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Describe Yourself at a Job Interview

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If I were asked to describe myself at a job interview, I would say that I seek more interesting and challenging tasks, enjoy meeting people from various backgrounds and help people in need. I have broadened my knowledge and experience of other cultures and ways of thinking through visits to Canada, Thailand, Cambodia, Taiwan, and various cities in the United States. I’ d like to continue expanding my knowledge of people and how to help them by pursuing a career in risk management and customer relationship management (CRM) beginning with education at your School of Business.

These two areas of business have fascinated me since elementary school, reinforced through volunteer activities, a job at a welfare center and an internship program I participated in last summer.   When I was an elementary school student, my father, a general manager of a branch office of one of the biggest credit card companies in Korea, paid more than $100 million of his own money in compensation for a shopping mall investment that went bankrupt. At that time, I couldn’ t understand why my father was the only person held responsible.

I finally discovered that, although he had not made the decision to invest, the money for the shopping mall had come out of his office. If the company had conducted any significant investigation prior to investing, signed contingency contracts or prepared any loss financing method, my father would not have had to sacrifice our family’ s future. Without any satisfactory answers regarding what really happened, I completed school and began participating in voluntary works in college. I learned the importance of putting myself into others’ shoes. Working as vice coordinator during my freshman year at the Indian music festival, I learned how important the role of coordinator was in organizing volunteers into appropriate positions based on their different capabilities and to provide them with proper training.

This is very similar to the role of a manager or president of a company and inspired my interest in risk management and CRM. I also worked at PungNap Community Welfare Center in Korea as assistant math and English teacher. I taught 6th-grade students of single-parent households. Most of them were not outgoing children and did not talk much at the beginning.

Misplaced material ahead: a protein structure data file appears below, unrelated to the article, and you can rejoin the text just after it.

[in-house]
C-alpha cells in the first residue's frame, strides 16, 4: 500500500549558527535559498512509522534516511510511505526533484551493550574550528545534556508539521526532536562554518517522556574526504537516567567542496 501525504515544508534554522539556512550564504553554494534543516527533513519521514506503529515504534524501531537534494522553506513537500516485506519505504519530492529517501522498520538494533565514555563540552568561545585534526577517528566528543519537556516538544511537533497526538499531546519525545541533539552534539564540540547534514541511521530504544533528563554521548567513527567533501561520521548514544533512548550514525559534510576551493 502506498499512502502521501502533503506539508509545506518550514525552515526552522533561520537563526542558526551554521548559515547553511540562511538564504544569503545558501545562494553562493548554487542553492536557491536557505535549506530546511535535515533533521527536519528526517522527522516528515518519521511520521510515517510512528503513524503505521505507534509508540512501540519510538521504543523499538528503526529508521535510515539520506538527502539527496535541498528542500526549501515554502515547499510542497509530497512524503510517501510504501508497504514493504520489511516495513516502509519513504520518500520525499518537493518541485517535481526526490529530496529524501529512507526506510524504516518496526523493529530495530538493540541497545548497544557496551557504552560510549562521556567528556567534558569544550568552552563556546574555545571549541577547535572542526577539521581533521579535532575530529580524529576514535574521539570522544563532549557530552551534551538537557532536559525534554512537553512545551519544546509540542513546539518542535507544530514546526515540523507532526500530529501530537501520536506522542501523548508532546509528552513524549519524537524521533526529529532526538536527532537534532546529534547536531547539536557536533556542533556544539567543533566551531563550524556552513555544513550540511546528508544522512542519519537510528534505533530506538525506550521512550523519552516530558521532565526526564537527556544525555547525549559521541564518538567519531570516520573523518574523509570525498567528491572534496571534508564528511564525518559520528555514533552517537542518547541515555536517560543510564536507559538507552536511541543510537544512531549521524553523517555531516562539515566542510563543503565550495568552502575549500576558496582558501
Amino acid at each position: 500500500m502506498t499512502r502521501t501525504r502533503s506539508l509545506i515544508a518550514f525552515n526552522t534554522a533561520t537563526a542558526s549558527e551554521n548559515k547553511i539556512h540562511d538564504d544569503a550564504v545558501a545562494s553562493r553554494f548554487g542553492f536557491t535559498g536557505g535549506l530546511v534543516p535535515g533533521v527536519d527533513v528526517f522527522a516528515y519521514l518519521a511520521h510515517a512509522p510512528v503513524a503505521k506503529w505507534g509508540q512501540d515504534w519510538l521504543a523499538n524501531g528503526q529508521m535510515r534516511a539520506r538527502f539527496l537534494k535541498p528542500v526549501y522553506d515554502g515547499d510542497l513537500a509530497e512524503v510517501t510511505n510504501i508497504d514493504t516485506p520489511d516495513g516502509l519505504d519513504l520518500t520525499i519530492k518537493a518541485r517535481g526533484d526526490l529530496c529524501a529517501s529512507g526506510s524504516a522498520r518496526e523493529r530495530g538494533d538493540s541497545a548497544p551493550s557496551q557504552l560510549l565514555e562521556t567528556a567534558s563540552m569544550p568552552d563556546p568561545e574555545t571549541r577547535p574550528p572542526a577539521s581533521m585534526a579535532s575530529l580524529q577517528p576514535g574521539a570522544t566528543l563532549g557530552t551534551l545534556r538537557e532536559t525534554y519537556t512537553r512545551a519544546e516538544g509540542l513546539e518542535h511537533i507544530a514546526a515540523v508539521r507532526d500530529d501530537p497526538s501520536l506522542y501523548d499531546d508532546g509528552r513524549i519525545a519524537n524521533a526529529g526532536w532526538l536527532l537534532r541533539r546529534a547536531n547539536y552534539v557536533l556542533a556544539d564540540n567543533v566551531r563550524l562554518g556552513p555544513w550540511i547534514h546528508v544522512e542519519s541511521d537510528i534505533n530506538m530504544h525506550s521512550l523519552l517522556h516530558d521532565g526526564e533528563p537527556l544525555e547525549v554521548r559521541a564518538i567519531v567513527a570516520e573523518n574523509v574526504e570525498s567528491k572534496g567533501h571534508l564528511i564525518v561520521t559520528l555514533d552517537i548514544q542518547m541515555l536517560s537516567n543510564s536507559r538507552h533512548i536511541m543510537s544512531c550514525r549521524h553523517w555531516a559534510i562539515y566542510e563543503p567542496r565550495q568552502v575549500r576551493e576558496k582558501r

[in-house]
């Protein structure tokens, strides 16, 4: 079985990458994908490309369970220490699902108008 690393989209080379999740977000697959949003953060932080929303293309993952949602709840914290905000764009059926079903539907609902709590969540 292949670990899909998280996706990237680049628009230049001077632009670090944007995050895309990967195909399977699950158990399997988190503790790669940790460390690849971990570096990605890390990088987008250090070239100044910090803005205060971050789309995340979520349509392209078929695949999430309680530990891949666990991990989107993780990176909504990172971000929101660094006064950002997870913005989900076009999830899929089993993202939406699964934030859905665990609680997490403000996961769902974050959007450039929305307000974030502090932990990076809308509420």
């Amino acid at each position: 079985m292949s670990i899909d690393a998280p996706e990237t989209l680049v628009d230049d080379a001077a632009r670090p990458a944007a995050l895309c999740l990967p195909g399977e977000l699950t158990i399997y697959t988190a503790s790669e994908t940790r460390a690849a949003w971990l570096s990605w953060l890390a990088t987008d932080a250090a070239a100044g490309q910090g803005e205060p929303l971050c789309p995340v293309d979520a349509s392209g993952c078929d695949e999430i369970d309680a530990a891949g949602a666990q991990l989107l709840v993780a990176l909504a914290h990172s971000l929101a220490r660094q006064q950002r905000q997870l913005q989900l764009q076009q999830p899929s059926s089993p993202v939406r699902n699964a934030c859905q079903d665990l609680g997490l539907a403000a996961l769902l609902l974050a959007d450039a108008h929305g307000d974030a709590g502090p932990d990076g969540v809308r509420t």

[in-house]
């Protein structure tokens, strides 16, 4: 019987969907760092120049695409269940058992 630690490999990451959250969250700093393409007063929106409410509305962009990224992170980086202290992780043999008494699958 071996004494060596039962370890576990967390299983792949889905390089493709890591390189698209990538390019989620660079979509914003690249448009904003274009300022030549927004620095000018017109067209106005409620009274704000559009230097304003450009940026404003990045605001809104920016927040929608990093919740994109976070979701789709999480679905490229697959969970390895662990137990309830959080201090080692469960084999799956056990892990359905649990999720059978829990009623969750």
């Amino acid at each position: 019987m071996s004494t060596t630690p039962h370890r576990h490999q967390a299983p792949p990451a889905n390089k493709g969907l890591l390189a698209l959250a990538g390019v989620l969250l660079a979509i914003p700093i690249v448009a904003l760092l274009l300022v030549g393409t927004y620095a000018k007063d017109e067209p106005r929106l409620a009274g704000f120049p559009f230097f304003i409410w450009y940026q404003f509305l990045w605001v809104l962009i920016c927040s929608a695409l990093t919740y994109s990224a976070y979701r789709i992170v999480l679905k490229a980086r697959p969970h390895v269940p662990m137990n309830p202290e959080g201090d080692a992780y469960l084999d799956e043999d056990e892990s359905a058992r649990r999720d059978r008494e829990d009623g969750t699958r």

They also seemed to need more rewards. I felt like they really needed love and caring. Instead of just teaching the regular materials, I played games with them to help them become familiar with the English language and enjoy learning it. These activities helped me become more familiar with English, too. The children began to open up and enjoy learning.   This showed me the importance of understanding people and how providing what’ s needed can help accomplish desired outcomes. Finally, last summer, while working with the internship program sponsored by the company my father works for, I discovered the answers to my father’ s earlier difficulties.

There was no separate risk management department to deal with big risks in the early 1990s. I also discovered many large companies in Korea now have separate departments for risk management, staffed by experienced people who have gained their knowledge and education from countries such as the United States. In the U. S., people from many cultures assimilate and successfully run large corporations. This discovery was very inspiring, and I cannot wait to study the history of American business, its developmental CRM strategies, advanced risk management methods, and so on, under the advanced business curriculum offered in a nationally-renowned school such as UW-Madison. Through all my life and career, I have seen how competent management and compassion for others are essential elements of a successful business.

I want to employ my talent and intuitive abilities to help develop innovative means of managing risky situations and to develop meaningful relationships with customers, employees, and other participators. I would consider it a tremendous honor and a great opportunity to learn these skills through your undergraduate program.

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